The Connections and Interdependencies of Value Creation and Business Success

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The purpose of any business is to create value for customers, employees, and investors, and that the interests of these three groups are inextricably linked. Therefore, sustainable value cannot be created for one group unless it is created for all of them. The focus should be on employees committed to drive ongoing innovation and provide superior service and creating value for the customer, and shareholders.

Paul O’Malley: ‘Value Creation and Business Success’

 

Connections | Governance, Innovation and Stakeholder Engagement

Value is created from connections between business activities and the wider economic, environmental, social and financial operating context.

Value   is created from a wide range of interactions, activities, relationships, causes and effects. Those interactions take place in the market, regulatory, societal and natural/environmental context within which the organisation operates and on which it depends. Delivering against strategic objectives, and creating value businesses must measure and understand the context and environment in which they are operating.

The external context in which the organisation operates, the regulatory context, the opportunities and risks it faces and how it responds to the external context determines an organisation’s value creation mechanism resilience.

 

An organisation’s ability to innovate and create value is linked to the supply and partner chains, natural environment and consumers, and other stakeholders – competitors, regulators and local communities which may share or be affected  by value creation, and whose reactions, impact on sales, market share, reputation.

The interactions occur between the organisation and its consumers, employees, stakeholders, regulators, suppliers and others operating in the context within which an organisation conducts business activities.

The connections and interdependencies between the different factors that contribute to  the creation of value result in different outcomes for different stakeholders.

Value creation

Value creation for the customer, it entails making products and providing services that customers find consistently useful. In today’s economy, such value creation is based typically on product and process innovation and on understanding unique customer needs with ever-increasing speed and precision.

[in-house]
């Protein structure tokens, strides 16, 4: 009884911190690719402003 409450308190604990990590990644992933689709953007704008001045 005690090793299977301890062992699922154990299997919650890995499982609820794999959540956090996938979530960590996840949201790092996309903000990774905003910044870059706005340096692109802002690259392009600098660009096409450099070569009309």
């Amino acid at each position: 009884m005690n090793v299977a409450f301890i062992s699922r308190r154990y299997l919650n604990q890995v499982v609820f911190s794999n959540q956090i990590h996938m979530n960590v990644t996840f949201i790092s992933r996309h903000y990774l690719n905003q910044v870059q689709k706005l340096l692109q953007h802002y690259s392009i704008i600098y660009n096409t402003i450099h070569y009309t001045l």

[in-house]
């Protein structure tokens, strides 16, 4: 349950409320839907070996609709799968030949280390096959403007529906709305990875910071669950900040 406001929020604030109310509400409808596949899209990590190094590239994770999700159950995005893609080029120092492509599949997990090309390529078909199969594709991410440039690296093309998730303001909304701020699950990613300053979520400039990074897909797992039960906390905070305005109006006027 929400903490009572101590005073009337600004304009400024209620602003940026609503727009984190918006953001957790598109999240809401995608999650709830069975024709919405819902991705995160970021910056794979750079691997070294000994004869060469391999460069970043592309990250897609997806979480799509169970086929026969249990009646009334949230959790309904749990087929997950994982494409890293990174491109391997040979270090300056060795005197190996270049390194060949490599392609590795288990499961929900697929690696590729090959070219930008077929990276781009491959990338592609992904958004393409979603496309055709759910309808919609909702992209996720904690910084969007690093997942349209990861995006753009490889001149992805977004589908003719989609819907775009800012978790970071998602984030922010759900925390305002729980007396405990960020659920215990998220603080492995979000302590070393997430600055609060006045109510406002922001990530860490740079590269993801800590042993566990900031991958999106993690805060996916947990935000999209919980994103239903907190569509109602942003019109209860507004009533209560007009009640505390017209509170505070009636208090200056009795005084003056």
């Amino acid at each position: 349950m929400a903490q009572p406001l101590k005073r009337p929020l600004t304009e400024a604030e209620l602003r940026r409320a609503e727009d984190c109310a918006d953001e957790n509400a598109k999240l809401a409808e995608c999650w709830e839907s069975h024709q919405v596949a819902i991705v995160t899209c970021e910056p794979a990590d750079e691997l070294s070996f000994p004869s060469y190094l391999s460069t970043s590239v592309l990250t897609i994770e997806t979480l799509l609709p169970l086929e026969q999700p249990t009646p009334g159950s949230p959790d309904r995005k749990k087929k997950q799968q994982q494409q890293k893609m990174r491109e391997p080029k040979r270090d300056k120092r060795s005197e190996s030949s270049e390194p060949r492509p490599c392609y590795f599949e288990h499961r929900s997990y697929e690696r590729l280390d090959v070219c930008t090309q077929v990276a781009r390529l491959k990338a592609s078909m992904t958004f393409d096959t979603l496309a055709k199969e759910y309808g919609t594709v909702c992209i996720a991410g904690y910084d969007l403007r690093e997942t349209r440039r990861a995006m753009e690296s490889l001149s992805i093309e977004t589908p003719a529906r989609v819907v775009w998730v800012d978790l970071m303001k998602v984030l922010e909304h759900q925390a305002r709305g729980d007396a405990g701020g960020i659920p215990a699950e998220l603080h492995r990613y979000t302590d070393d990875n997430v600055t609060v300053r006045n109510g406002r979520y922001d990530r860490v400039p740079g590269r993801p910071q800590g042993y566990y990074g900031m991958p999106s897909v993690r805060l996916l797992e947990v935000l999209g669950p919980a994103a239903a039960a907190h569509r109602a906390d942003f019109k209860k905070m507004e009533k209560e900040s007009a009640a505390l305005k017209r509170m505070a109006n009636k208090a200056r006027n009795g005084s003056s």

But companies can innovate and deliver outstanding service only if they tap the commitment, energy, and imagination of their employees. Value must therefore be created for those employees in order to motivate and enable them.

Value for employees includes being treated respectfully and being involved in decision-making. Employees also value meaningful work; fair compensation opportunities; and continued training and development.

Creating value for investors means delivering consistently high returns on their capital. This generally requires both strong revenue growth and attractive profit margins. These, in turn, can be achieved only if a company delivers sustained value for customers.

 

 

According to  McKinsey, companies create value by investing capital from investors to generate future cashflows at rates of return exceeding the cost of that capital (i.e., the rate investors require to be paid for the use of their capital).

Financial value may be manifested in various ways, including in an organisation’s stock price, profits, balance sheet and organisational growth, and it may change over different timeframes.

The faster  companies can grow their revenues and deploy more capital at attractive rates of return, the more value they create. It is the combination of growth and return on investment capital that drives value creation.

However, recent analyses challenge the narrow focus of value creation on financial value and contend that value creation extends beyond benefits directly associated with financial value, as expressed through accounting concepts in profit and loss statements, balance sheets and organisational growth.

In addition, since outcomes are not always stable and predictable, the assessment of value creation cannot be strictly confined to a particular (present) timeframe, but reflect the way in which value creating activities might affect future value creation potential.

Therefore, whilst business outcomes inform and contribute to it, value creation, for <IR> (Integrated Reporting) purposes, cannot be strictly assessed by reference to outcomes, such as an organisation’s performance, stock price, growth (in the form of return on investment capital) and profit, but also address the wider human capital reporting requirements.